Salaries For 10-Day Contracts In 2023/24

Friday is the first day this season that an NBA team can sign a player to a standard 10-day contract. As we explained earlier this week in a glossary entry, a 10-day deal allows a club to temporarily add a player to its 15-man roster without any commitments beyond those 10 days.

Under the league’s new Collective Bargaining Agreement, all 10-day contracts are worth a player’s minimum salary. The minimum salary in a given season differs from player to player, based on his years of NBA service entering the season. For instance, in 2023/24, a rookie on a full-season minimum deal will earn $1,119,563, whereas a 10-year veteran who is earning the minimum will make $3,196,448.

[RELATED: NBA Minimum Salaries For 2023/24]

The same is true for 10-day deals. A rookie will earn significantly less over the course of his 10 days with a team than a tenured NBA veteran will.

Because the 2023/24 regular season is 174 days long, a player’s full-season minimum salary can be divided by 174 to calculate his daily salary. From there, it’s just a matter of multiplying by 10 to determine his salary on a 10-day contract.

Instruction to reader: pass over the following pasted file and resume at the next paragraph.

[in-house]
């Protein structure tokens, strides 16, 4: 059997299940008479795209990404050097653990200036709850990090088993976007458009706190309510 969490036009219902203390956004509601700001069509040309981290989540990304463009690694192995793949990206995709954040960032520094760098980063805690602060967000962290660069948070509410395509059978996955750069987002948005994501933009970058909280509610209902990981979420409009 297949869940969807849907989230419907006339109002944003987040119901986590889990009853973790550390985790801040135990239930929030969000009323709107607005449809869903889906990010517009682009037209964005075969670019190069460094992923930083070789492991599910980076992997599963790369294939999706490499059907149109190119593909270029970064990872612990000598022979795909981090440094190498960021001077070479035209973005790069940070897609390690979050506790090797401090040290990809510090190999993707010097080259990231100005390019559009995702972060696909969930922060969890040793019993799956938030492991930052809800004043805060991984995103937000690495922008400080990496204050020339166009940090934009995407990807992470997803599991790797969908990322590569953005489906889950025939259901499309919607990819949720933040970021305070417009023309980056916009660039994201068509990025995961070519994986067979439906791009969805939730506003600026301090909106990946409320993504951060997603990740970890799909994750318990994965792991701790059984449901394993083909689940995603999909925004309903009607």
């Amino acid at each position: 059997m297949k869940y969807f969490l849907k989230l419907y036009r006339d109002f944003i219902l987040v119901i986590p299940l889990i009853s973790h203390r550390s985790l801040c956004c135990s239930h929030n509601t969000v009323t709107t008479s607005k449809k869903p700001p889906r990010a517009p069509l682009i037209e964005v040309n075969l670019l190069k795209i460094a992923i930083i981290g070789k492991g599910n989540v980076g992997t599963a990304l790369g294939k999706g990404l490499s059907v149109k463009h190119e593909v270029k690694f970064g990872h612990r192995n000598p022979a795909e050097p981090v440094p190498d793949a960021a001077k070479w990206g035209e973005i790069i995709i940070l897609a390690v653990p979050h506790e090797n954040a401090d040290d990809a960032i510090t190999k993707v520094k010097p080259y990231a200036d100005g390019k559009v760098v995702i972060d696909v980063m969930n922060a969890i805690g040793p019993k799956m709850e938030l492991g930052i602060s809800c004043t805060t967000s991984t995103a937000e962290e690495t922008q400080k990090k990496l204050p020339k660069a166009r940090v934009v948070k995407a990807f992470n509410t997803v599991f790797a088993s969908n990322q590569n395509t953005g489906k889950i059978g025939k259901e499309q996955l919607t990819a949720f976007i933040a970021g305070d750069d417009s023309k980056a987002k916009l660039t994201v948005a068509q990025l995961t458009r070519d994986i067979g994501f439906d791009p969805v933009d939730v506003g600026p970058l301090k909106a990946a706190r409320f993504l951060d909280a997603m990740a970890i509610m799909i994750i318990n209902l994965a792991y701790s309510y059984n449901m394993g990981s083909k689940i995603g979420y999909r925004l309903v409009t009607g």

Using that formula, here’s the full breakdown of what salaries for 10-day deals look like in ’23/24:

Years in NBA Salary
0 $64,343
1 $103,550
2 $116,075
3 $120,250
4 $124,425
5 $134,863
6 $145,301
7 $155,738
8 $166,176
9 $167,004
10+ $183,704

Because the NBA doesn’t want teams to avoid signing veteran players in favor of cheaper, younger options, the league reimburses clubs who sign veterans with three or more years of service to 10-day, minimum-salary contracts.

In those instances, teams are on the hook for $116,075, the minimum salary for a player with two years of experience, while the NBA covers the difference. So a team would pay the same amount ($116,075) whether they sign a player with three years under his belt or a player with 12 years of NBA experience.

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